Also, depending on the DLNA server/renderer, the content might be fully "downloaded" before it starts to play.
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includemeout
post Nov 23 2012, 22:28
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QUOTE (Porcus @ Nov 23 2012, 12:00) *
(...) dBpoweramp also even supports conversion to uncompressed FLAC, likely to satisfy placebophiles who think it makes a difference.
(...)


Oh my, following that link has really made my day... and wonder where we would be without good olde TOS8. =)


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andrewfg
post Nov 23 2012, 23:49
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QUOTE (Soap @ Nov 23 2012, 00:19) *
You can choose not to "agree" all you want, but information theory is solid math.


I don't dispute information theory. Indeed I am prepared to bet that I know more about the math of information theory than you do...

Nevertheless information theory has nothing to say about algorithms that can losslessly compress a data stream at a predetermined number of bytes per second. For example let us try the following algorithm: The flac encoder has nine levels of aggressivity in its compression. So let us start compressing a file at (say) grade 5. After (say) one second let us see if the compressed output is smaller or larger than our target CBR BPS. If smaller then let us back off on the compression aggressivity grade by one grade, and if larger then let us tighten the compression aggressivity by one grade. Repeat every second. So long as you are not over aggressive on choosing your target CBR BPS, then statistically speaking, you will end up with an output file that is dead on the target CBR BPS. Of course there will be Gaussian curve outliers. But, statistically this algorithm will center its statistical Gaussian peak on the selected target CBR BPS. And the longer the file, the closer it will get to the target CBR BPS...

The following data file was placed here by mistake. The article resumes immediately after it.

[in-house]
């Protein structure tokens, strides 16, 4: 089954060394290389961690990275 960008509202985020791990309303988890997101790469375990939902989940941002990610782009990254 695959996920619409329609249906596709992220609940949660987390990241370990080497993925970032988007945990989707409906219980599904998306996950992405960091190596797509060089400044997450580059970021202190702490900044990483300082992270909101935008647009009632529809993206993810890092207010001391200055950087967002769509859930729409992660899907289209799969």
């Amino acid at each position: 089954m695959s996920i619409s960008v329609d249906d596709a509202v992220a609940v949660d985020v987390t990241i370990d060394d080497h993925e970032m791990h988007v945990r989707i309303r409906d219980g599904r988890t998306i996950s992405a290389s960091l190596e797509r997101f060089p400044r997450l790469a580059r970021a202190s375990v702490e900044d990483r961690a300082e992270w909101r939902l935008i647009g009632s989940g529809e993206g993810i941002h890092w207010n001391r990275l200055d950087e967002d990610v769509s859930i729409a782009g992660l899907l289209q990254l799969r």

If you want to submit some math to prove me wrong, please feel free to do so.

This post has been edited by andrewfg: Nov 24 2012, 00:25


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andrewfg
post Nov 24 2012, 00:09
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QUOTE ([JAZ] @ Nov 23 2012, 21:17) *

... now think about this. If the DLNA renderer allows the user to seek your realtime-generated stream, what will you do if the user seeks backwards?


That is absolutely no problem. The server can always seek backwards to an earlier time offset in its cache of what has already been transcoded. It is actually a bit more difficult to seek forwards: In such a case, the server obviously cannot seek forward into a not yet transcoded cache. Instead the server needs to abandon the current running transcoder process and start another transcoder process starting at a forward time offset into the original source file.

This can only work if the server has given a reasonably accurate Content Length value: If the user seeks to (say) half way through the file, then the renderer makes a Byte-Range seek to Content Length x 0.5. Obviously if Content Length is not existing then this cannot work. And if the provided Content Length is wildly inaccurate then the seek may not end up in the expected place. And if the provided Content Length is way too long, then the seek may end up trying to go beyond the end of the final transcoded actual file...

QUOTE ([JAZ] @ Nov 23 2012, 21:17) *

Also, depending on the DLNA server/renderer, the content might be fully "downloaded" before it starts to play.


If the renderer has fully downloaded the track, then indeed it has full knowledge about the actual track length, so it can process seek requests accurately. However most users are not willing to wait until a track has fully downloaded before starting to play it. This therefore requires a predictive approach towards the seek algorithm. And this is why I think that flac needs to provide a predictive method of estimating a Content Length before the full file has actually been transcoded...